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The Ethics Of Fiction
by W.J. Keith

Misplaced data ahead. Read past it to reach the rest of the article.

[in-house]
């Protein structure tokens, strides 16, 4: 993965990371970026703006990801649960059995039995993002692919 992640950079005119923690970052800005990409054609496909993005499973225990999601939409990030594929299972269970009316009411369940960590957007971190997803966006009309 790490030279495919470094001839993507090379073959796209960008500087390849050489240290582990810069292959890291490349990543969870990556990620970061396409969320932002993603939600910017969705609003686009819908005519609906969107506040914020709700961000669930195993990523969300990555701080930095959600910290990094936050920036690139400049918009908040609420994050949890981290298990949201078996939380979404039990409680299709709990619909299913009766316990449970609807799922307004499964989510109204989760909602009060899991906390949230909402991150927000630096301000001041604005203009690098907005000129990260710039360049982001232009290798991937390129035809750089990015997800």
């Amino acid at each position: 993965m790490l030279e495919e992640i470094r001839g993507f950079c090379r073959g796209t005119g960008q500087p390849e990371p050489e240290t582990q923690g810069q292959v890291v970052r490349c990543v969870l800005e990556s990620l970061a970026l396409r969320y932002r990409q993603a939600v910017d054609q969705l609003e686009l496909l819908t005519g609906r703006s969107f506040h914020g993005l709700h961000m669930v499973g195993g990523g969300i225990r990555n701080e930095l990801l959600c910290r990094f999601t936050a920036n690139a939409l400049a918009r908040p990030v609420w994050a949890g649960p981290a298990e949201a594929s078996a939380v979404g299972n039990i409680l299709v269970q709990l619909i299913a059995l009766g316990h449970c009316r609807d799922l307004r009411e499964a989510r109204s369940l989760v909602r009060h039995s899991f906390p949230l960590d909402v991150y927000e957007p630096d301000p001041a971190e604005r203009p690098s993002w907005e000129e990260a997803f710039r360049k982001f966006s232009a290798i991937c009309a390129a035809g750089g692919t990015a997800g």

IN THE EARLY 1960s, a black instructor in the English department of the University of Chicago shocked his white colleagues by protesting against the inclusion of Huckleberry Finn as a required text in the first?year curriculum on the grounds that he found it offensively racist. One of these colleagues was Wayne C. Booth, author of the highly influential critical study A Rhetoric of Fiction (1961). The incident caused Booth to reconsider his assumption that ethical concerns lay outside the domain of literary criticism. He was thus led to undertake an ambitious inquiry into the effects that books have upon readers; as he proceeded, he became acutely aware of the extent to which the moral climate in which readers grow up affects their responses to the literature they encounter. When he published The Company We Keep: An Ethics of Fiction (University of California Press) in 1988, what had begun within a context of Black Power and freedom rides came to fruition in an age of feminist militancy and controversy over sexism. The appearance in paperback of this wide?ranging, timely, and often provocative book ensures that Booth's ideas will gain more general currency. The Company We Keep concentrates on American and British texts (though a brief discussion of Robertson Davies's World of Wonders occurs at one point). But what are the implications for Canadian fiction of Booth's insistence that, as thoughtful readers who are also informed and concerned citizens, we should in the act of reading play Scruples rather than Trivial Pursuit? Very briefly, Booth's main argument is that, whatever high?sounding aesthetic theory may claim, we do ?? all of us ?respond to art ethically. Moreover, most literarycritical activities, whether arguing for or against censorship, preferring some books to others (or arguing theoretically for or against evaluation), displaying a preference for the traditional or the experimental, advocating critical pluralism or its opposite, have a strong ethical or moral foundation. This doesn't mean, of course, that we dole out Brownie points to authors according to their progressive (or conservative) tendencies, or to characters for their adherence to (or defiance Of) the sanctioned moral values of the society to which they belong. But it does mean that our responses to fiction are substantially affected by our ethical premises. It also suggests that, while we generally like to think of ourselves as "objective," fair?minded, and sophisticated readers, a straightforward didactic element in our literary experience is stronger than we may want to acknowledge. Certainly, we cannot totally separate our appreciation of the "art" of a novel from our response to its content. When Margaret Atwood explores the psychological effects of abortion in Surfacing, she cannot help but be aware that readers who are "pro?choice" will react differently from those who are "pro?life," and that their position on the issue will inevitably spill over into their aesthetic response to the novel. Similarly, when in The Lyre of Orpheus Davies involves a leading character (a priest, no less) in art theft, he may create a tone that is deceptively light?hearted, but knows that his readers will ultimately be required to come to grips with some intricate moral dilemmas. If Atwood and Davies are regarded as exceptional in being notably didactic writers, take the case of Alice Munro, who consistently denies that she writes with any moral emphasis. Yet Del Jordan's encounters with problems of sex and religious faith ?? to name only two of the issues close to the surface of Lives of Girls and Women ?? inevitably provoke thoughts that must be classified as ethical or moral. Moreover, Munro's refusal, at least explicitly, to influence our moral responses to her characters forces us as readers to relate their actions to our own ethical principles. It could hardly be otherwise. Since writers of fiction invariably deal with human relationships of some kind, moral questions (by which, of Course, I mean far more than who is getting into bed with whom) cannot be avoided. Personally, I have always placed a strong emphasis on the moral dimensions of fiction, and have never encouraged students to read novels in a moral vacuum. Now it so happens that, being somewhat traditionalist in these matters (and just before I had read The Company We Keep), I set my undergraduates an essay topic in which they were invited to discuss ,'moral complexity" in Canadian novels of their choice. The results fully confirmed Booth's contention that most people do bring strong ethical presuppositions to the reading of fiction. The quality of these assumptions, however, was disturbingly if predictably simplistic. A recurrent generalization was that morals are essentially relative and that an action is defensible if it seems right to the individual (I hope the young women who took this view never meet a self?justifying rapist). I was told that Rachel in Margaret Laurence's A Jest of God was at fault for resisting Calla's lesbian advances (but replay that scene with a male heterosexual substituting for Calla and you find a clear case of sexual harassment). I was told that Md. Dempster in Davies's Fifth Business was right to have sex with the tramp in the gravel pit and that Deptford was oppressively narrow?minded in being bothered by old?fashioned concepts like adultery (some criticized her husband, reasonably enough, for subsequently tying her up, but no one seemed to consider the incident itself from his viewpoint). That the success of these novels, in ethical terms, might be gauged at least in part by the way in which the writers created complex situations in which no clear? cut moral judgements are possible only occurred to the most perceptive of my students. Another recent example. I was discussing with my graduate students at scene from Atwood's Cat's Eye in which the middleaged protagonist engages in a last?fling act of love with her exhusband, and praised it as a supreme example of tonal control. The scene is partly comic ("neither of us wants to be caught out by the other in a middle?aged wheeze"; "I'm nervous about ... the soft fold across my stomach, not fatness exactly but a pleat"); yet it is at the same time magnificently poignant and, when experienced in its completeness, deeply moving. Later, in private, one student pointed out that I had ignored the complicating fact of adultery. This was, I acknowledged, fair comment, and we ultimately agreed ?? in a collaborative discussion of which Booth would have approved ?? that Atwood had transcended the problem by providing for it within her text (the action completes a relationship that belonged to an earlier time; we can accept her claim that she wasn't being disloyal to her current husband, even if we might not accept the ethical manoeuvring ourselves). The whole subject is further complicated by our cur?rent and very proper ?? concern for minority rights and a genuine desire on the part of most of us to avoid offending the sensibilities of others. The effect of such concerns on our responses to literature has not, however, been sufficiently considered. Take, for example, Mordecai Richler's The Apprenticeship of Duddy Kravitz. Few readers, even those who set a high premium on ethical neutrality in approaching a text, would deny that a moral judgement on Duddy is a crucial element in the way we respond to the book as a whole. But Richler complicates our response, not only because the more successful Duddy is in material terms, the more questionable he becomes in moral terms, but also because the further Duddy proceeds in his apprenticeship, the more he reminds us of traditional prejudices concerning Jewish aptitudes for business. I remember several Jewish students over the years who have admitted disliking the book because they thought RichIer was offering a handle to anti?Semitism. (What might be the response, I wonder, if we could imagine Duddy Kravitz written by a gentile? Theorists may dismiss the question as pointless because impossibly speculative, and irrelevant because "extra?textual," but it remains, for me, a disquieting problem.) Furthermore, another student once condemned Richler for his presentation of Virgil because, so it was claimed, he was making fun of the disabilities of spastics. I don't subscribe to this view, but I find it difficult to rebut. If these are thorny matters for readers, they are even more troubling for writers. I am reminded of a couplet in W. H. Auden's brilliant poem "Metalogue on The Magic Flute" He wonders how, in our modern world, a "democratic villain!' can be cast in opera (or, by extension, in any other art) and observes: "Monostatos must make his bad impression/Without a race, religion or profession." Sophisticated readers do not, one hopes, assume that if an objectionable character is, say, a Chinese or a Jehovah's Witness or a lawyer, general criticism of race, religion, or profession is involved. But that is easy for me to say because, being none of them, I am not personally affected. (And what about unsophisticated readers?) Besides, moral concern on such matters is fashionably selective and can change direction rapidly. When I attended spy movies in my youth, the spies in question were at first invariably German, then suddenly became Russian. If glasnost continues, new stereotypes will have to be found ?? Libyan? South African? Chinese? In its own time Gwethalyn Graham's problem?novel Earth and High Heaven (1944), about Christian?Jewish relations in Montreal, was hailed as a model of humane compassion; times have changed, and what was once a daring attack on anti?Semitism now seems almost offensive in its complacent condescension. It's also worth remembering that in the late 19th century, in novels such as J. E. Collins's The Story of Louis Riel and Annette the Metis Spy, Riel was without compunction presented as a villain; nowadays, lie is the hero of Rudy Wiebe's Fhe Soorched?Wood People and Sir John A. takes over the villain's role. We may congratulate ourselves on Our belated justice to the Metis, but Should we not be concerned about a possible insult to the Canadian?Scots? Let me turn now to an instance in which I may indeed be personally affected. Willie a handful of commentators, myself included, have complained that Brooke Skelton, Morag's uinsatisfactory husband in Laurence's The Diviners, is a disappointingly pasteboard character, few have questioned the portrait in more specifically ethical terms. Can it he my personal background as an English immigrant that Causes me to overreact to the presentation of Brookes racism, his class? consciousness, and his appallingly condescending treatment of Morag? I honestly don't think so, but the possibility is troubling. I have no difficulty With equivalent characters ill Mavis Gallant's short stories ?? Eric Wilkinson it) "The Remission" (From the Fifteenth District) or Roy Cooper in "Ili the Tunnel" (Home Truths) ?? because they are So vividly realized AS unique individuals that I cannot imagine anyone interpreting them as national symbol (though George Woodcock did once refer to the latter, in what for me are bothersomely ambiguous Willits, as "a typical English cad"!). But Brooke Skelton, with his convenient "British Raj" upbringing, could all too easily he seen as a national stereotype, and a Stereotype with a race, religion, or profession (compare Jim in Huckleberry Finn) can offend. Critical discussion (of The Diviners, of course, leads directly into the feminist issue. (That Auden didn't list gender along with race, religion, and profession Says much about his time ?? and about ours.) Here, if anywhere in contemporary criticism, an ethically oriented approach is conspicuous. Indeed, it is interesting to note that, while Booth's inquiry in The Company We Keel) leads him to question virtually every other critical approach, the feminists emerge with a clean slate. This, I confess, rouses my skepticism. (Another acid?test: it is instructive to check the frequency in feminist criticism of broad generalizations about men when equivalent generalizations, if made by men about women, would he considered unacceptable.) The feminist discussions of The Diviners that I have read treat Brooke Skelton as welcome grist for their ideological mill but are not concerned with his success or faillure as a realized character within the fiction. Similarly, critics have been quick to condemn the chauvinistic attitudes of Jason Currie in The Stone Angel, but have not, so far as I know, recognizeed him as ?in aesthetic blemish oil an otherwise brilliant book. Jason is, I fear, straw man; all we see is his pride, his ambition, his selfishness, his hypocrisy. This lack of redeeming features unfortunately weakens the book because lie provides Hagar with an insufficiently forceful or convincing adversary. Here we arrive at the central problem of ethical criticism": its tendency, like so many other kinds Of critical approach ?? nationalist, Marxist, thematic, etc. ?? to use literature rather than 10 illuminate it. The feminist version of ethical criticism provides the most convenient contemporary instance. I have known Students to ransack a literary text in search of arguments that Would bolster a feminist position. The result is to turn complex novels into simple parables; gloss distortion is almost always involved. Most writers (and this includes Most Women writers) do not write propaganda, feminist or Otherwise. To acknowledge that a moral or ethical response is likely to he involved in most literary judgements is one thing; to evaluate novels by reference to some kind of moral thermometer or by measuring the acceptability (if its supposed (detachable) "message" is quite another. I am concerned, then, with the ways ill which Our ethical concerns, in themselves praiseworthy, can all too easily inhibit a healthily open response to literature. Instead of enabling LIS to understand better the intricate moral complexities to be found in Constructed fictional Situations, they can, ironically, create a dangerously narrow outlook with troubling implications. Not long ago, I read an account Of Sara Jeannette Duncan's The Imperialist in which the critic was morally Outraged because Duncan had describe(] the end of a national holiday with "drunken Indians vociferous Oil their way to the lock?up." This, apparently, was an unforgivable slur oil our native peoples. Did this critic really believe that Such events were unprecedented, or even uncommon? If a writer portrayed drunken white Canadians being arrested, would the critic be equally outraged? Similarly, a reviewer (if Daviess latest novel quoted a passage in which lie commented with amused irony oil the cuIt Of modern do?goodism ?? what lie calls "the great Ladder of Compassion" culminating in "the great new enthusiasm, AIDS." The reviewer described it as "callous." But Davies is merely doing what I have been trying to do in this article: he reveals how each age has its fashionable fads and sacred cows and its equally fashionable subjects of moral indignation. It is often Salutary to he reminded not only Of Our obvious sins and weaknesses but also of the hypocrisy and self?righteousness that can accompany even our good deeds. Stephen Leacock offended the inhabitants of Orillia at tile beginning of this century when Sunshine Sketches of a Little Town appeared; Alice Munro offended some of her Wingham neighhours when she began publishing tier highly localized short fiction a generation ago. It is' easy to laugh complacently at such parochial naivete, less easy to forecast what righteous indignation of our own will be condemned as quaint, reactionary, and absurd in another 50 years. All we can (to is make an effort to become better readers, aware that the fictions we read posit an imaginary world and also illuminate the One ill which we live. We must learn to recognize our moral attitudes ?? even, perhaps, our moral prejudices ?? and try to temper them with a sense of proportion and a sense of humour. We Should avoid extrapolating every character into a stereotype or translating every fictional narrative into a representative allegory. Only then Shall we gain a clear appreciation of the fictional company we keep ?? or, indeed, qualify as congenial and reputable company ourselves.